Distribution is an issue that has plagued several industries. "... At Mother Dairy, we are committed to ensuring availability and safety for all, and hence, we have launched a home delivery system in key cities with a safe delivery mechanism to ensure easy product availability for the consumers... They just need to place an order on WhatsApp for free home delivery. We have ensured requisite inventories are maintained to serve the demand, while the production for some categories which are high in demand have been initiated. We are hopeful that we will be able to secure at least 80 per cent of our annual business, post lockdown..."
Commenting on the B2B sales, the Mother Dairy spokesperson said, "In the HORECA (hotels, restaurants and caterers) segment, the situation may take more time, though we are hopeful that it (the segment) will gradually start moving towards normal in 3-6 months."
In the recent past, we have seen Kwality Wall's come out with an ice cream ad called 'Happiness is essential'. It talks about the happiness and joy one gets out of eating ice cream. You can order Kwality Wall's ice cream from BigBasket and Swiggy.
Pabrai agrees that the demand for ice creams will remain strong. During a meeting with the ice cream manufacturers, he said, "There's a huge demand in the market, and people will buy. You just need to get your products at the retail level. I am expecting that the consumption of ice creams will go above and beyond the normal..."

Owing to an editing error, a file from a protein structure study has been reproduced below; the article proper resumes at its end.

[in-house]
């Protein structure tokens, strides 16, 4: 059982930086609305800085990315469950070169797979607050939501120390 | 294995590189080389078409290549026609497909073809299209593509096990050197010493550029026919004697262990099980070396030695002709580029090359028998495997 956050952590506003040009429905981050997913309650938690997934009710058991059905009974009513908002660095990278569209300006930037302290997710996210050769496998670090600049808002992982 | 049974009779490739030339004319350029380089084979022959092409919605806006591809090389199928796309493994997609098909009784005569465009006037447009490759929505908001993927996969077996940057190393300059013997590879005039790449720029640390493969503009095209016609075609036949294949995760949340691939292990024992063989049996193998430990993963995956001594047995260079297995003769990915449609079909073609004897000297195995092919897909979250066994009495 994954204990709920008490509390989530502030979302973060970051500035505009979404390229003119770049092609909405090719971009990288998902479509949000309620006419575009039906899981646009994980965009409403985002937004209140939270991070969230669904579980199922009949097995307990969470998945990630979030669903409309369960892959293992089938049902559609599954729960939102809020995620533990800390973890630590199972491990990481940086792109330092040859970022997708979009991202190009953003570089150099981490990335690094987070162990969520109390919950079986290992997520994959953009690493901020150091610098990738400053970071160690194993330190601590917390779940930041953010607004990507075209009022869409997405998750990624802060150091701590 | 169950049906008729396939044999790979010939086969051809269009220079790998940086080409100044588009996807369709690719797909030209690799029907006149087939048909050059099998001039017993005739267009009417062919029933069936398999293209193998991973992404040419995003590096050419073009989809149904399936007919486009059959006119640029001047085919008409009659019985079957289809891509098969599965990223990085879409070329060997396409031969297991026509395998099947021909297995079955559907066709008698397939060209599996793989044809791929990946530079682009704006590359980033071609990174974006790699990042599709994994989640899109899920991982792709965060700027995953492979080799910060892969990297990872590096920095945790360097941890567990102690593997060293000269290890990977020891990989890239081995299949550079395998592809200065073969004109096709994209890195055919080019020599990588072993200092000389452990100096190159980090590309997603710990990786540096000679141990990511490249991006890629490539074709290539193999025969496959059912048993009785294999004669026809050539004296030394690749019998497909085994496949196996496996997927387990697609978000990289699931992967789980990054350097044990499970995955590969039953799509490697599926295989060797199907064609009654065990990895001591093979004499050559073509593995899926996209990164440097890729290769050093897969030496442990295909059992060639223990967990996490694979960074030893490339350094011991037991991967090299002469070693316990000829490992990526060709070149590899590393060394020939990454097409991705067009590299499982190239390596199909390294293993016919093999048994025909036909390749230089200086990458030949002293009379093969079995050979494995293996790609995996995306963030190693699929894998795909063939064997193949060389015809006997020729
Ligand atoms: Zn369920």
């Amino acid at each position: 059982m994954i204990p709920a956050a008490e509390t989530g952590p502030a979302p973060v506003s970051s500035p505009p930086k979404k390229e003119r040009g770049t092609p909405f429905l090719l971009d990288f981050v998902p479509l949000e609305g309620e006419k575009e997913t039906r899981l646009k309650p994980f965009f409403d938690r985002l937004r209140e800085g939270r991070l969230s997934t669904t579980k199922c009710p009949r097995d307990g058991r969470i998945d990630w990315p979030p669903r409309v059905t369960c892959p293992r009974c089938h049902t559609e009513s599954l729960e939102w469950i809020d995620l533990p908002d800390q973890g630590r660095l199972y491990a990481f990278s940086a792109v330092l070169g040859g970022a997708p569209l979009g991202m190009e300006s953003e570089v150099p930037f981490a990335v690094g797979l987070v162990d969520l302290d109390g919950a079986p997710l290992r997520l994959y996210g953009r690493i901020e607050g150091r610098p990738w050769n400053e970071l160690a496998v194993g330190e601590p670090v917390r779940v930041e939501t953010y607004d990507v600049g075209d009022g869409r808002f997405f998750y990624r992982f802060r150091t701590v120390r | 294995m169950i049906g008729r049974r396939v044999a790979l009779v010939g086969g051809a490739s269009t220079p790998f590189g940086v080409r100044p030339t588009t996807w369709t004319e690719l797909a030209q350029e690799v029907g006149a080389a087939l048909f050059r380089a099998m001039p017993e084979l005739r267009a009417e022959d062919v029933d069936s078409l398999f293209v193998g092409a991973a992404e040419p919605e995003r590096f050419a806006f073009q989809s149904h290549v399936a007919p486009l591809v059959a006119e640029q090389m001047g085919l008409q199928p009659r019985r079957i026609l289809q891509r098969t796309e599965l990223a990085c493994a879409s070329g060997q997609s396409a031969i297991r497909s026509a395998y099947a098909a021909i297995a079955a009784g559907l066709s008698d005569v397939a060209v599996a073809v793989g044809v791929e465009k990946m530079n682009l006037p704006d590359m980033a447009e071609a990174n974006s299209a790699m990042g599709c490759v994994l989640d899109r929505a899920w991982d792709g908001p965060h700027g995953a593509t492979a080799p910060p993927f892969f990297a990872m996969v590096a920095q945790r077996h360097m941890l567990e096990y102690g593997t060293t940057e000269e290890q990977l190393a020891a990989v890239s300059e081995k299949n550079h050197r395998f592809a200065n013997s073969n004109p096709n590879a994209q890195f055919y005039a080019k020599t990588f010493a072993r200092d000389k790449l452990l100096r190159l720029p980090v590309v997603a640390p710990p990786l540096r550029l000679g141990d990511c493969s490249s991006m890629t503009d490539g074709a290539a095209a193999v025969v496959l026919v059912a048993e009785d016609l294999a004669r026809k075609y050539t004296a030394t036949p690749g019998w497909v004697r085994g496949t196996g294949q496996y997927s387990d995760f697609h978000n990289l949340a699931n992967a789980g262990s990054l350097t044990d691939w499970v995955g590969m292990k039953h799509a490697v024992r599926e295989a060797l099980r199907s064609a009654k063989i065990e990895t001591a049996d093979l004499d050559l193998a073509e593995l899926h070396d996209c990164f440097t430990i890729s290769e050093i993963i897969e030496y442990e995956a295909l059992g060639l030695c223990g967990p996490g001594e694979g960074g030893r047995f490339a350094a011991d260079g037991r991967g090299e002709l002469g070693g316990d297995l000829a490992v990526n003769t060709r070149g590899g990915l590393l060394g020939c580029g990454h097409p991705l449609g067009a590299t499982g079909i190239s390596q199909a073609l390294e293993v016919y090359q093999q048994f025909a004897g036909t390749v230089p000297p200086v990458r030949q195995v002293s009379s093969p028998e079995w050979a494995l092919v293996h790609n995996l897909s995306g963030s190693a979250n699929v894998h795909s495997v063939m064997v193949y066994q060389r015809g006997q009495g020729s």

According to Pabrai, the industry was impacted well before the lockdown because of the fake news that the Coronavirus was caused by ice cream and cold drinks.
"Everything was unfamiliar during the first lockdown (period), and sales were zero. With March, April and now May, too, gone, we might stand to get 15-20 per cent of sales in June," he says.
Speaking about the impact on small ice cream companies, Pabrai says, "Yes, there is going to be a very serious impact on the smaller ones, especially those in debt. I would classify the impact based on the debt of the company. If a small company has debt, it will get really bad for them. If it's small with no debt and sound finances, it might pull through. The big ones will survive based on their financials."
Being street smart
During our conversation, Pabrai shared an interesting piece of information regarding his stores. "During the second lockdown, the police allowed us to open ice cream stores from 10 a.m. to 5.30 p.m., but insisted that the shutters be downed, and only be opened for Swiggy and Zomato delivery personnel. We saw only 10-15 per cent of our regular sales."
"Lockdown three began and we were allowed to operate from 7 a.m. to 7 p.m. To ensure sales, we started selling milk and water, and classified ourselves as an essential goods supplier. And, we slyly kept the shop open till midnight for Swiggy and Zomato. It was a game changer, and sales jumped to about 80 per cent."
B2B, a lost cause?
We were also curious about B2B sales, and Pabrai said, "... That business is lost 100 per cent right now. In any company, 25-30 per cent of sales are B2B, so it is a huge loss. It's very unlikely that hotel and restaurant trade might take off, hotels maybe, restaurants not until the end of the year, or March 2021."
Speaking about the Creambell saga (a news report had erroneously said that it had shut down), he says, "... It sells to retailers where it can, but (its) institutional business is gone. It's able to do 10-15 per cent of its normal business... It does business in four states where it has its plants, out of the 29 possible ones. On average, there is 5-10 per cent of the business, where does it leave you?"
The IICMA is disappointed with the government's response to the industry's plight. Pabrai reveals, "We expected the government to invoke the employee state insurance facilities, and pay the workers from it because employers can't pay their employees when revenue is zero. And the threat of arrest to employers for non-payment of wages was unwarranted. There has to be real-time cash percolating down the system."